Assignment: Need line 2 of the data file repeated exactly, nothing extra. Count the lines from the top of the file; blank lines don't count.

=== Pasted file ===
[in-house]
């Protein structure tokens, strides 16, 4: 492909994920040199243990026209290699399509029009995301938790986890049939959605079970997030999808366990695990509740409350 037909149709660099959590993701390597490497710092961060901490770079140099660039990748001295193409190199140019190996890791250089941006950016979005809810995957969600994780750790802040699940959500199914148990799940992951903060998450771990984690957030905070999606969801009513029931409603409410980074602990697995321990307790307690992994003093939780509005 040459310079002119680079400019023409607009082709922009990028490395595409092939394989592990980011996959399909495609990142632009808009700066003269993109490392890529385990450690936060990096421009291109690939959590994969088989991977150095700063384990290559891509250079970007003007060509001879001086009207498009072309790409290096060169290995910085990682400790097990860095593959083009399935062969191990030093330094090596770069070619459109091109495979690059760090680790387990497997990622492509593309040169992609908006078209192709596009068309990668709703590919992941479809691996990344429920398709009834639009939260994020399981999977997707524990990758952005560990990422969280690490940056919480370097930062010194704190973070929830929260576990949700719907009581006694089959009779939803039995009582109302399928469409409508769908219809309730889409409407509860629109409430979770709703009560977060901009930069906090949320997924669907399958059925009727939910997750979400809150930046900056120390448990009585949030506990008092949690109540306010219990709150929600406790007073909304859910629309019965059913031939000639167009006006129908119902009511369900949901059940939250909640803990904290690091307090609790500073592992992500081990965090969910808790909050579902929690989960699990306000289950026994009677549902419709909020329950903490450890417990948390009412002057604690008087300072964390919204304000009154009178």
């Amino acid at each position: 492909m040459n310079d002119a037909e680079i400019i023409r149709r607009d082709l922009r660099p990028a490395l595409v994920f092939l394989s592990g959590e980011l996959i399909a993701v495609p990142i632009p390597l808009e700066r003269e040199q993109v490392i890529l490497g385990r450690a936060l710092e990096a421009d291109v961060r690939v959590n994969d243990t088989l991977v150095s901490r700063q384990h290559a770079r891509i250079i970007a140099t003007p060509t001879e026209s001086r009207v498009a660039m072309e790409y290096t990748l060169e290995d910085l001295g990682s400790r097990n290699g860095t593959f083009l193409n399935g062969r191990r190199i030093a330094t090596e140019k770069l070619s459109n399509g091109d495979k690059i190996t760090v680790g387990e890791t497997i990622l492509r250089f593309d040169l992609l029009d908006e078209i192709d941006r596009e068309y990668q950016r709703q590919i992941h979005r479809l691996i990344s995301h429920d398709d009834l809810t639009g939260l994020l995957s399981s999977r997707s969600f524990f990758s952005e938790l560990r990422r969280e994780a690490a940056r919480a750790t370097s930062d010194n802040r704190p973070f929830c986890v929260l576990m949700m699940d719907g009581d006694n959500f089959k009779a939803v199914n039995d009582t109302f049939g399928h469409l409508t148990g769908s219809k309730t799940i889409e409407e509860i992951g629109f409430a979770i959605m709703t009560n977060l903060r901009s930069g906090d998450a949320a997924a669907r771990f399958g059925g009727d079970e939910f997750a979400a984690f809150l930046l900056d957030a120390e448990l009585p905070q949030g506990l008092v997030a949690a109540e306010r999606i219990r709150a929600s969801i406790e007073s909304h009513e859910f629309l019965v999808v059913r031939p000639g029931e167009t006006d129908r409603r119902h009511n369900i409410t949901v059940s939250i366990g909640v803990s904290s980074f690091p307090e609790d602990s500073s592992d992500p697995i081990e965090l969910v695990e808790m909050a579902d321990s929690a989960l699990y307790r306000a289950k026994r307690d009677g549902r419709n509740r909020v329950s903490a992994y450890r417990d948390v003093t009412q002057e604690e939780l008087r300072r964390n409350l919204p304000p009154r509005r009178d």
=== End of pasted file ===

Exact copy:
């Protein structure tokens, strides 16, 4: 492909994920040199243990026209290699399509029009995301938790986890049939959605079970997030999808366990695990509740409350 037909149709660099959590993701390597490497710092961060901490770079140099660039990748001295193409190199140019190996890791250089941006950016979005809810995957969600994780750790802040699940959500199914148990799940992951903060998450771990984690957030905070999606969801009513029931409603409410980074602990697995321990307790307690992994003093939780509005 040459310079002119680079400019023409607009082709922009990028490395595409092939394989592990980011996959399909495609990142632009808009700066003269993109490392890529385990450690936060990096421009291109690939959590994969088989991977150095700063384990290559891509250079970007003007060509001879001086009207498009072309790409290096060169290995910085990682400790097990860095593959083009399935062969191990030093330094090596770069070619459109091109495979690059760090680790387990497997990622492509593309040169992609908006078209192709596009068309990668709703590919992941479809691996990344429920398709009834639009939260994020399981999977997707524990990758952005560990990422969280690490940056919480370097930062010194704190973070929830929260576990949700719907009581006694089959009779939803039995009582109302399928469409409508769908219809309730889409409407509860629109409430979770709703009560977060901009930069906090949320997924669907399958059925009727939910997750979400809150930046900056120390448990009585949030506990008092949690109540306010219990709150929600406790007073909304859910629309019965059913031939000639167009006006129908119902009511369900949901059940939250909640803990904290690091307090609790500073592992992500081990965090969910808790909050579902929690989960699990306000289950026994009677549902419709909020329950903490450890417990948390009412002057604690008087300072964390919204304000009154009178």